In the first chapter of the book dealing with the status quaestionis and the construction of the Attalid image, Q. sets his criteria for identifying Pergamene royal images: “family look” ( air de famille), statuary genre, and location. His reflections on Attalid aesthetics unavoidably focus on the Pergamene Altar, the traditional Fixpunkt against which all Hellenistic sculpture chronology used to be established, and which the author prudently avoids identifying as the “Altar of Zeus.” Its two friezes represent two different styles that had been previously explained on the basis of their presumed chronological difference of twenty years (180-160 BC). Q. challenges this view, considering the friezes to be contemporary works and citing Callaghan’s 1981 dating of the monument to the 160s BC on the basis of ceramic material from its excavation (p. 11-12). A footnote offers additional bibliography on the problem: Hübner has opted for a dating of the monument in ca. 180 BC, while the issue has been thoroughly discussed by De Luca and Radt in their 1999 publication of material from their 1994 sondages. However, the prevailing and prudently cautious opinion on the altar’s construction date is that it cannot be settled at the current state of the evidence.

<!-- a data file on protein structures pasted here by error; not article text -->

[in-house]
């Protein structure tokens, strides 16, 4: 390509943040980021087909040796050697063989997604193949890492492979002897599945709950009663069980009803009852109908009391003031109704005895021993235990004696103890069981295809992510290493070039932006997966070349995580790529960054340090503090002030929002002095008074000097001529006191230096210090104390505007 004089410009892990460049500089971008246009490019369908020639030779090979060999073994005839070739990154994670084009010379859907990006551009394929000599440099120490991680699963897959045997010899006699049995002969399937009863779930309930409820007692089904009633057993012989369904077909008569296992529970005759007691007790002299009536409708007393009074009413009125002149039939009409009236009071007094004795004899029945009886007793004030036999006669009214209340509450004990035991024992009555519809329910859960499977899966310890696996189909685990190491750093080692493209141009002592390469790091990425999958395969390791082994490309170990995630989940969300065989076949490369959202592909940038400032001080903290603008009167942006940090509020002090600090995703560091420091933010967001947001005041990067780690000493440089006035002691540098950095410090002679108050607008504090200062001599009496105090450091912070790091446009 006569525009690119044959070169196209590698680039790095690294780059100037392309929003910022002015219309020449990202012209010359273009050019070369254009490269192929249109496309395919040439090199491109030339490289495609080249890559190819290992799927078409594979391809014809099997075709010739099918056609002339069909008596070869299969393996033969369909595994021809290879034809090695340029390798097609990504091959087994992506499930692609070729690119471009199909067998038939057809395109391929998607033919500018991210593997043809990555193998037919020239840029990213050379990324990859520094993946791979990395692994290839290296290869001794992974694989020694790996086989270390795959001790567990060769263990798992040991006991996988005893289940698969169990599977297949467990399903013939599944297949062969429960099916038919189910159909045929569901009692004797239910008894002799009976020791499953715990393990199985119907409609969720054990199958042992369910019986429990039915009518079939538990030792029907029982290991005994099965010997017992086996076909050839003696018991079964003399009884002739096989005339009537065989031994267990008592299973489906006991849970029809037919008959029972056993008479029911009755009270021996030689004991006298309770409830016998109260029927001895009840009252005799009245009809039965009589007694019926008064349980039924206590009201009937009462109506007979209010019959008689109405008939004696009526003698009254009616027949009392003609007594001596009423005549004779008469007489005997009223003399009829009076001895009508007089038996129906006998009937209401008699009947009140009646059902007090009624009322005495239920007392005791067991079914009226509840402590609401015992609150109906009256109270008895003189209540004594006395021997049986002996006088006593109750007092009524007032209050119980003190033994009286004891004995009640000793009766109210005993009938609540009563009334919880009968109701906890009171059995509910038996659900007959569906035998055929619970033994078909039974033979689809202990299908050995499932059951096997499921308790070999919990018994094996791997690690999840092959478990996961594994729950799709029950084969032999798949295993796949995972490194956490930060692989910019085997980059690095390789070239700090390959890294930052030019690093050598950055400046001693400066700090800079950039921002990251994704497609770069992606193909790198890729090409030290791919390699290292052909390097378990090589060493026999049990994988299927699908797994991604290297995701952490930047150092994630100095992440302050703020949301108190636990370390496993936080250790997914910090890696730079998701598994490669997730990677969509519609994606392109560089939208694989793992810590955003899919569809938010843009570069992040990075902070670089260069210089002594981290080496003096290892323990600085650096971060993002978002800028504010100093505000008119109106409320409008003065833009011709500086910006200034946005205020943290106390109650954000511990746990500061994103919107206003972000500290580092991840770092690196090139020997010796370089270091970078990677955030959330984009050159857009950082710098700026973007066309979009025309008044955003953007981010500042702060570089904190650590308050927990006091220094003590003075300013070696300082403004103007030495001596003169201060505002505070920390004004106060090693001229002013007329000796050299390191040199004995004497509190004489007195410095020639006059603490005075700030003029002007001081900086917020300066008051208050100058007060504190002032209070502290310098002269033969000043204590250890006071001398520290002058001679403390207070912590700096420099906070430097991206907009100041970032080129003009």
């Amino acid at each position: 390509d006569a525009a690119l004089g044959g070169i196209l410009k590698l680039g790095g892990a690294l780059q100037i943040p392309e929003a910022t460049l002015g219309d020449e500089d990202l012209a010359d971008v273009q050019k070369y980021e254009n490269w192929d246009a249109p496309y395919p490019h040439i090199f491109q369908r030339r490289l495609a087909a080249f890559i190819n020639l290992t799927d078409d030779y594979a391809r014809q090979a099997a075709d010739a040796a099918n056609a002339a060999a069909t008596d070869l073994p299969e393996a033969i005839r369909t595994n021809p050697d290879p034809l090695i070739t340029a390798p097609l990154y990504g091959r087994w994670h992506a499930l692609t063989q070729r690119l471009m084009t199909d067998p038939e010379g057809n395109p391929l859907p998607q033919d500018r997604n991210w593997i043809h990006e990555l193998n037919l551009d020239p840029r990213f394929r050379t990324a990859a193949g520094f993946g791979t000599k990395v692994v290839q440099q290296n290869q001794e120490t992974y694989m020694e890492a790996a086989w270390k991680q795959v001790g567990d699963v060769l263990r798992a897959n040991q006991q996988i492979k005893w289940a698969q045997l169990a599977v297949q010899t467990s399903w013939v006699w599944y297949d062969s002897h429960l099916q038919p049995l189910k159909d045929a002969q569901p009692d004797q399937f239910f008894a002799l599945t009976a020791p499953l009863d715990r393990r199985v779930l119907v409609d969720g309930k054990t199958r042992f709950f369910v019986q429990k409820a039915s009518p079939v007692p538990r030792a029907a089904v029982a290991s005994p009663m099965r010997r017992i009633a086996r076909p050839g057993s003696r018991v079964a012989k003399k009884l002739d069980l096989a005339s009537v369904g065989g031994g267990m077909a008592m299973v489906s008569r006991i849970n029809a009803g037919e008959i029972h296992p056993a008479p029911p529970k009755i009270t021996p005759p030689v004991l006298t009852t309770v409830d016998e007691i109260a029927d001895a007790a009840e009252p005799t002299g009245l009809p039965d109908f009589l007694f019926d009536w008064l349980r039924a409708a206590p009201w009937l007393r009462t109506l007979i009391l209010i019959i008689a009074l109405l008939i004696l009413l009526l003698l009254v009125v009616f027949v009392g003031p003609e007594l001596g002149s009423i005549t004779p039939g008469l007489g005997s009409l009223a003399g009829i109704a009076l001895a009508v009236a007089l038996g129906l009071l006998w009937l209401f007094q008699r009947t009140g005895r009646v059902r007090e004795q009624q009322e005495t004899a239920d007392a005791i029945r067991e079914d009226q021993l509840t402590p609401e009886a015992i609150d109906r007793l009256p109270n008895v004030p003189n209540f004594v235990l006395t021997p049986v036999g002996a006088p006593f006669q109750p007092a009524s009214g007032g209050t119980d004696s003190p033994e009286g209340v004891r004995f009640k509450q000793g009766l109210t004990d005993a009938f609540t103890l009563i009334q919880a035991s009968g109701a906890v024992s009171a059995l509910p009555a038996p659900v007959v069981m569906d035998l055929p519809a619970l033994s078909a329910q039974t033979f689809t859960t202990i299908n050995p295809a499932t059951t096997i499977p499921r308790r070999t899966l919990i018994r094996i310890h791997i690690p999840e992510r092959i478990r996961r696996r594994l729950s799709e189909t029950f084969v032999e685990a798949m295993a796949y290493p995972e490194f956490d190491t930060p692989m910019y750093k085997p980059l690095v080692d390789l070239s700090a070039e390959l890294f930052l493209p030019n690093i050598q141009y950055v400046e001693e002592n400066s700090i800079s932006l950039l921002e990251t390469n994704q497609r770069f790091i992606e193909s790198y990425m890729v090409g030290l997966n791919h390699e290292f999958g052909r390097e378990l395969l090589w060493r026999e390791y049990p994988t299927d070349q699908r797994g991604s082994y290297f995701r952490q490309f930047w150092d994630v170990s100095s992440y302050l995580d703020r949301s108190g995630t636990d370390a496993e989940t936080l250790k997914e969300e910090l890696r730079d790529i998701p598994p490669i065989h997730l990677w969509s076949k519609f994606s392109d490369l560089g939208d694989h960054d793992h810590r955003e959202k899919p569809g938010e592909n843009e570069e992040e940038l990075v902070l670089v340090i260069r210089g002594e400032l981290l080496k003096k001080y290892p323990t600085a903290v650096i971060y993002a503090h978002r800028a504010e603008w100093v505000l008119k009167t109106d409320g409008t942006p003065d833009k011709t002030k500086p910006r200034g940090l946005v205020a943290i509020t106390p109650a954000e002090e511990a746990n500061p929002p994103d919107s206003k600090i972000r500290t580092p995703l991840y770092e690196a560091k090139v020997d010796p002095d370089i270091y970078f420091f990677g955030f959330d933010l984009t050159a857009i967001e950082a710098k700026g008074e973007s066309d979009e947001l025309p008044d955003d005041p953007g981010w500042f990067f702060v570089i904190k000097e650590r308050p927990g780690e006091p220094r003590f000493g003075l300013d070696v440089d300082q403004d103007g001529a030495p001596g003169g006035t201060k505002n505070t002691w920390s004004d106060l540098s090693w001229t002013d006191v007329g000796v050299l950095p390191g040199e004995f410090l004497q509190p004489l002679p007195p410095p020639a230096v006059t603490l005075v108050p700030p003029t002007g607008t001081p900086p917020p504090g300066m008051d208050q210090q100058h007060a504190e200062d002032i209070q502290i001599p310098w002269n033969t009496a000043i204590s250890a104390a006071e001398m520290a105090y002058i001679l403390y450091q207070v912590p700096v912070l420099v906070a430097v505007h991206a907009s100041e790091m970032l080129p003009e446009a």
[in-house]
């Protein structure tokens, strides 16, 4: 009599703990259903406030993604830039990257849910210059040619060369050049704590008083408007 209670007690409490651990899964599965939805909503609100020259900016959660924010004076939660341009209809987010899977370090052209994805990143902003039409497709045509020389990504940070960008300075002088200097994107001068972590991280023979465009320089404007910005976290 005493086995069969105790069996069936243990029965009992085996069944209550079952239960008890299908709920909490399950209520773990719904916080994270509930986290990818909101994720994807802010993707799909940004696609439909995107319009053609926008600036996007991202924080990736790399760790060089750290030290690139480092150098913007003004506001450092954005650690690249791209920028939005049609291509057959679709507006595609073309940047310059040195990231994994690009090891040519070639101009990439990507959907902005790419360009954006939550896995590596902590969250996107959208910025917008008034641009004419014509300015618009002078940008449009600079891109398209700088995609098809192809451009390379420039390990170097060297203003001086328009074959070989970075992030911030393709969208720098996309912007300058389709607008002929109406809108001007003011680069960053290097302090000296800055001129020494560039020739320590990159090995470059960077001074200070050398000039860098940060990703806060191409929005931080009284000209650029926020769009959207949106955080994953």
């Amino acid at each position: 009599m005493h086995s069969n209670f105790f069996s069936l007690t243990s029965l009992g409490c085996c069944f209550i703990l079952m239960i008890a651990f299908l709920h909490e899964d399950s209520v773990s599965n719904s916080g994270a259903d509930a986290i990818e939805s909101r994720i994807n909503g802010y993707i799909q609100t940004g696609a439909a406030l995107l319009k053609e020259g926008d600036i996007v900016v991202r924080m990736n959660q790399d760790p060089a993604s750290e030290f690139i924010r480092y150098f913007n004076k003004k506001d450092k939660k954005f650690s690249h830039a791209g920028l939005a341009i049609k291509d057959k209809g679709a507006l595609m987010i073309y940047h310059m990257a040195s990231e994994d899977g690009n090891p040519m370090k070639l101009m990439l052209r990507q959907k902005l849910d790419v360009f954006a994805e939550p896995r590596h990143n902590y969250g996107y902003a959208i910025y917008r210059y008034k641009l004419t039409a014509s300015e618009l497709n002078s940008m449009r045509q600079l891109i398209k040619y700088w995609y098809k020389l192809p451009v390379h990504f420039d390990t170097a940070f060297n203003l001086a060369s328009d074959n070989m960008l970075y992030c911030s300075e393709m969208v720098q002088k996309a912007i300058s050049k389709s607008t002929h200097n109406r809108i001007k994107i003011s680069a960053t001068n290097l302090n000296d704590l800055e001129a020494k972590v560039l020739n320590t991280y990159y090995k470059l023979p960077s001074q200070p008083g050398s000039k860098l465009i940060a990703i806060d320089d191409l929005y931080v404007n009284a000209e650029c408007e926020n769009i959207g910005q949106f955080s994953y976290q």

An overview of the relevant research is therefore in order: At the time of the excavation of the altar in 1879 and 1904, the pottery was impossible to date because no chronological sequence of Hellenistic ceramics had yet been established. Another excavation in 1961 yielded some more ceramic material, which was studied by Callaghan twenty years later in light of a better understanding of Hellenistic pottery. Callaghan downdated the altar’s first construction to ca. 165 BC and associated it with Eumenes II’s victories against rebellious Galatians in 167-166. Hübner placed the same material in ca. 185 BC, a date that was challenged by Rotroff, who sided with Callaghan.5 Finally, De Luca and Radt’s 1994 sondages yielded yet more pottery that was dated to just after 172 BC, the date of the recovery of Eumenes II from a reported assassination attempt at Delphi that almost cost him his life. Rotroff found merit in some of De Luca’s conclusions, especially for dating the trefoil-style garland and shield bowls earlier than Callaghan. She also agreed with the excavators that we may be confident that construction of the Altar did not begin between 190 and 180 BC. Nevertheless, she questioned some of De Luca and Radt’s other theories, and partly their methodology, arguing that there are serious indications for downdating certain pottery styles on the basis of archaeological contexts to 157-150 BC. Seeing that scholars have not reached definitive conclusions regarding the dates of certain ceramic styles, Rotroff refrained from rejecting De Luca and Radt’s conclusions altogether. The same observations were made by two other prominent scholars who have written extensively on Hellenistic art. B. S. Ridgway cautiously suggested that construction began in 159, shortly before Eumenes II’s death and during his co-regency with Attalos II, and ended with the death of Attalos III in 133 BC.6 This plausible scenario is supported by evidence that the monument remained unfinished, presumably on account of the dynasty’s end. Interestingly, the proposed 20-year span in the construction of the monument may account for the stylistic differences between the two friezes. Stewart also concluded that studies of the altar’s pottery are best judged as inconclusive.7 In his more recent publication on the Pergamene Altar, Q. seems to have changed his mind on the date for the construction of the Altar, and he accepts the proposed late date, while going as far as suggesting that the monument was dedicated to the Twelve Gods and to Deified Eumenes II.8